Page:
Insights & News

Second Quarter Investment Review & 2017 Outlook


The second quarter carried forward many of the same investment themes from the first quarter. Perhaps the most notable is the continued low volatility of the equity markets as nothing seems to rattle investors. The equity indices continued their methodical ascents to higher and higher levels with little excitement along the way. The VIX (Volatility Index) remained virtually dormant while equity markets were given plenty of excuses to panic during multiple terrorist attacks, geopolitical tensions, and, of course, the continued political uncertainty both abroad and here in the U.S. The markets seem to exhibit both a level of complacency and an undercurrent of caution as many investors expect, if not hope, for a meaningful pullback. Many would argue this level of pessimism is a required ingredient for a bull market to continue.

U.S. equities remain generally expensive overall with some sectors, such as utilities, industrials, and consumer staples, being the most extreme examples. While the S&P 500 was up 3.1% for the quarter and 9.2% for the year, this common benchmark for U.S. equities continued to be outpaced by international developed (up 6.4% and 14.8% respectively) and emerging markets equities (up 3.4% and 15% respectively) (Table 1). Global growth and recovery continue to be supported by consistently positive data.

 

TABLE 1 

 

While the equity markets are indicating future economic growth and an uptick in inflation, the bond markets are telling a different story. The yield curve continued to flatten (see Graph 1) over the quarter as the Federal Reserve elected to push up the benchmark rate with its fourth hike since December 2015. The federal funds rate is now over 1% for the first time in eight years. Simultaneously, the long end of the curve has declined as the 30 year treasury recently dropped below 2.8%, primarily due to lower inflation expectations.

 

GRAPH 1

Diversification continues to play a crucial role, not only in reducing the overall risk of a portfolio, but also in adding to overall returns. We have recommended our clients allocate more to both international developed and emerging markets for some time now, primarily due to their more attractive valuations and dividend yields (see Table 2) versus U.S. equities. This rotation in asset class performance has also been on display on a more granular level across the U.S. equity sectors. The worst performing sector last year, health care, is the top performer so far this year, while the opposite is true for energy. Technology remains our largest sector weighting across our model portfolios which has helped our relative performance.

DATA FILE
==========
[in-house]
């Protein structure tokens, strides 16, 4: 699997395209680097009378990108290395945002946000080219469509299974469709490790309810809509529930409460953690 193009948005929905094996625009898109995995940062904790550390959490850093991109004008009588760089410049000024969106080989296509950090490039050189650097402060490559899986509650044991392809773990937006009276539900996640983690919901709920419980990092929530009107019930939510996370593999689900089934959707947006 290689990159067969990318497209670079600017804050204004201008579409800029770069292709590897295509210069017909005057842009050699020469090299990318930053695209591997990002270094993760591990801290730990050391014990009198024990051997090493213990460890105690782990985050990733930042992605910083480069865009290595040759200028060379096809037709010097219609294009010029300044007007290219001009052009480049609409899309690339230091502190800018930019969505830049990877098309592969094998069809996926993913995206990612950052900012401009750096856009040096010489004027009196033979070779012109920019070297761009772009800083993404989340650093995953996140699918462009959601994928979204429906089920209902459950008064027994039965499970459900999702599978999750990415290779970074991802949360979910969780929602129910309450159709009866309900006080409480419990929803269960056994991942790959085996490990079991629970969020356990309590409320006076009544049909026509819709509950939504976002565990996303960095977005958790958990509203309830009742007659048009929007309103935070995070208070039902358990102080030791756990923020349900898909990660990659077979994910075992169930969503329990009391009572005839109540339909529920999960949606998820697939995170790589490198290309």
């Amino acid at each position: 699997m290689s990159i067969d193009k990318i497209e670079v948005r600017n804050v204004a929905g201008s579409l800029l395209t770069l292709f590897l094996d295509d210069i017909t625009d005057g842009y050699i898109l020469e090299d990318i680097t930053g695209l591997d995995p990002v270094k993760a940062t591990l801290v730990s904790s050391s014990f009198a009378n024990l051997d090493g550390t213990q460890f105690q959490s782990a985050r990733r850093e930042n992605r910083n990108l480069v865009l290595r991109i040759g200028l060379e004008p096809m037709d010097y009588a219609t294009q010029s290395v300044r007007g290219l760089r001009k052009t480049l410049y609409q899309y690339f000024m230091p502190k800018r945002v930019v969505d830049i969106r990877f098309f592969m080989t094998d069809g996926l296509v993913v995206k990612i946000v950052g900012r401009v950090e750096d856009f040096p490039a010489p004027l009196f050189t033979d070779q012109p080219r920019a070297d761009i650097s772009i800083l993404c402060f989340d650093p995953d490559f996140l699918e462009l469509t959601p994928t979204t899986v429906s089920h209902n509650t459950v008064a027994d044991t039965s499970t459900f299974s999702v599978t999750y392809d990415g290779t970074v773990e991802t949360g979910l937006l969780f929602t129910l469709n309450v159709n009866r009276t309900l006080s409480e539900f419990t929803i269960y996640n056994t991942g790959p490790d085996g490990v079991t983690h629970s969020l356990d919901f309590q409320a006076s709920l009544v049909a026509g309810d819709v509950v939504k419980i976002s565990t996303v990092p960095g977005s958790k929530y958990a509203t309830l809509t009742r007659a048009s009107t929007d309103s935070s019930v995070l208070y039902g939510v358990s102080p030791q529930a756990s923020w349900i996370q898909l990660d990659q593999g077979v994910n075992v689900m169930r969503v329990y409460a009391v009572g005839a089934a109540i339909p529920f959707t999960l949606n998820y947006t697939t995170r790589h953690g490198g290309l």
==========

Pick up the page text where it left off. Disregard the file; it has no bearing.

TABLE 2

 

Portfolio Review & Outlook

 

One of the biggest challenges in this market environment is allocating cash. We recommend staying disciplined and resisting the allure of high dividend yields, specifically in those sectors which tend to be the most interest rate sensitive like utilities, telecoms, and consumer staples. While these sectors have performed well recently, they represent the greatest risk from a valuation standpoint in our opinion. Our research department continues to focus on identifying high-quality companies with sustainable dividend payout ratios which can grow over time. This type of careful security analysis, we believe, is critical in today’s market environment.

In client portfolios, as the dollar has proceeded to weaken versus foreign currencies as global growth accelerates, we continue to add to international and emerging markets as their valuations and dividend yields are more appealing than U.S. equities. While bonds play an important role in many client portfolios, we want to ensure this allocation is not at risk of a meaningful decline in value. The bond allocation is intended to serve as an anchor through volatile periods, as well as to provide for known future expenses, so it is critical we do not put principal at risk in exchange for more enticing yields. We recommend forgoing any incremental yield enhancement potential from going farther out on the yield curve while instead preserving capital by using short-term bonds.

 

This commentary is prepared by H.M. Payson for informational purposes only and is not intended as an offer or solicitation for the purchase or sale of any security. The information contained herein is neither investment advice nor a legal opinion. The views expressed are those of H.M. Payson as of the date of publication of this report, and are subject to change at any time due to changes in market or economic conditions. The comments should not be construed as a recommendation of individual holdings or market sectors, but as an illustration of broader themes. H.M. Payson cannot assure that the type of investments discussed herein will outperform any other investment strategy in the future, nor can it guarantee that such investments will present the best or an attractive risk-adjusted investment in the future. Although information has been obtained from and is based upon sources H.M. Payson believes to be reliable, we do not guarantee its accuracy. There are no assurances that any predicted results will actually occur. Past performance is no guarantee of future results. Registration with the SEC or with any state securities authority does not imply a certain level of skill or training.

 

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